I'll spare you the nuts-to-soup FF6 review, as it probably is completely unnecessary. Personally, I think it's the peak of the Final Fantasy series, with pretty much everything going downhill from here (though FFX was pretty okay, and admittedly I haven't even played FFXII yet). For its time the graphics and music were astounding, yet it didn't come at the expense of gameplay (FF6 is smoother than any FF game that came before it). It also had exceptional depth, with absolute oodles of hidden side quests and optional things that didn't involve intense level grindery. The game's tone struck a nice balance between lighthearted and serious, in contrast to the overly angsty efforts we would see next (and then the overly saccharine FF9 in a misguided attempt to bring balance back to the Force or whatever). And it busted out a lot of sequences that will seem tame now, but were pretty mindblowing back at the time of it's release. Most importantly, it's aged really well - still looks nice, still sounds nice, still fun to play (if not as overwhelmingly awesome as it used to seem).
What I just want to look at here is the differences between this and the SNES version and the "new content", and hit upon some points I didn't really see the major game magazines address adequately when this came out about a year ago.
First of all, as compared to the SNES version, it's pretty similar. Nothing major has been excised. The script has been re-translated and some missing dialogue from the Japanese version restored, and the Esper names have been restored to what they were in the original release (player names haven't been Japanized though - no Tina and Mash, though I guess you can rename them yourself if you're insane like that). Oddly, some things have been uncensored, but a new bit of censorship has been introduced. Square and Nintendo seem to have just skewed from censoring sex, to censoring violence. Now, FF6 wasn't exactly a ribald game in it's original form, but there are some very tame scenes where a hooker offers her breasts to Cyan and Relm makes some innuendos that have been restored in this version. However, the scene where Celes is repeatedly being Barlog punched in the stomach by an Imperial guard has been edited to have the punching animation removed, and Shadow is no longer willing to slit his mama's throat for a nickel. Neither of these scenes really impacts the game all that much, though some people raised a ruckus on the interweb about them when the game first came out. Overall the new script is pretty decent. It definitely seems more verbose than the original, though I don't know if it's actually better. Some of Woolsley's famous lines have been left in, but other good ones have been dropped. I saw some people on GameFAQs going a little nuts about how Locke is too forward with Celes now, I can't say I really even noticed the difference personally, I guess I never got into the story to that level. So basically, unless you're some kind of incredibly demanding purist, the script and dialogue probably won't disappoint you.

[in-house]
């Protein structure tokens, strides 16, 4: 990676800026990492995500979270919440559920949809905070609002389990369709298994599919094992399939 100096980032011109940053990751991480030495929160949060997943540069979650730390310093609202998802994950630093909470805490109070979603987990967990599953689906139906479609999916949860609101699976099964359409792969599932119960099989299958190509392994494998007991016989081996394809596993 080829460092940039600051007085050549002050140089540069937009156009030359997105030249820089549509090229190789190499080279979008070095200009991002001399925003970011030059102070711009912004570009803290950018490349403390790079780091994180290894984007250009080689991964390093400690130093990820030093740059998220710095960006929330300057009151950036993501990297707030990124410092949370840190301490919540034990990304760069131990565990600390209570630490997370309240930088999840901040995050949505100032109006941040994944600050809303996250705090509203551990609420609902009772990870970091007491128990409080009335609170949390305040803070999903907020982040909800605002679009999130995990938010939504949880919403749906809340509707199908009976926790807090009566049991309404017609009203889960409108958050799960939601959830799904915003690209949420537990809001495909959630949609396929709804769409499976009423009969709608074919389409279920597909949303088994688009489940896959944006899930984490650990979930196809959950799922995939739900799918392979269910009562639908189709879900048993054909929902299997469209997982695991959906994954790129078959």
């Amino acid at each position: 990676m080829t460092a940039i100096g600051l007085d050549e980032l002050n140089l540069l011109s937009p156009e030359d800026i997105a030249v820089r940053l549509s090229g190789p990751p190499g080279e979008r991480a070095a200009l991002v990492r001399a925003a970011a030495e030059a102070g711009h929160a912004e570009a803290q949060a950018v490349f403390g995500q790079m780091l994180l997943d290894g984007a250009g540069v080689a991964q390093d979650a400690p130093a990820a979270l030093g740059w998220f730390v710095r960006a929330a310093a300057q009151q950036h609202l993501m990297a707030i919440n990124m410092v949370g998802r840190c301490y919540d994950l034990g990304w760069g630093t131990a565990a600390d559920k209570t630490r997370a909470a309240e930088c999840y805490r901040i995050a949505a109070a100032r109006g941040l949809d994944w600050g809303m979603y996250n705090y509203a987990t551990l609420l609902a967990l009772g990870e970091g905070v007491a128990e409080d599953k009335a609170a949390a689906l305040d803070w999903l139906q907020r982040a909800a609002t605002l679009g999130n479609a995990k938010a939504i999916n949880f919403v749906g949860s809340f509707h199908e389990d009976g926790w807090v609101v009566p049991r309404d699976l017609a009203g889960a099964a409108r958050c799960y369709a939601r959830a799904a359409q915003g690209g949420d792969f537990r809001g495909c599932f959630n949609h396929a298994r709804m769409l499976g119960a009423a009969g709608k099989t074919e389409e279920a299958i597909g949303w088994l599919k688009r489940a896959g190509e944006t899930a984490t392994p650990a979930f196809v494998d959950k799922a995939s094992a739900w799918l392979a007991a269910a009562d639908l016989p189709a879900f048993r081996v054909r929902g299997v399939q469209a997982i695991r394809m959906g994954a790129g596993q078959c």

The graphics have been improved much less in this game than they have in the other ported FF titles, but then they were also in much less need of it since this game looks leaps and bounds better than any of the games that preceded it. Unfortunately, this game was very heavy on Mode 7 effects, which is something the GBA is not capable of directly emulating. They've worked around it by using basic scaling, like what Sega used to do in their first-person games such as Space Harrier and Afterburner. These sequences have definitely taken a noticeable hit. Amazingly, the airship scenes aren't affected too much, though you'll notice some "cracking" in the sky backgrounds when you make a turn. Most of the spell effects that use Mode 7 look pretty similar as well, just sometimes not quite as smooth (like they've had frames chopped out of the animations). Unfortunately, there are certain effects and sequences that look very noticeably uglier and more limited. The most standout examples are the Serpent Trench, the mine cart ride through Vector (horrendously ugly), and the ending credits sequence. These things are disappointing, but not enough to not recommend the game.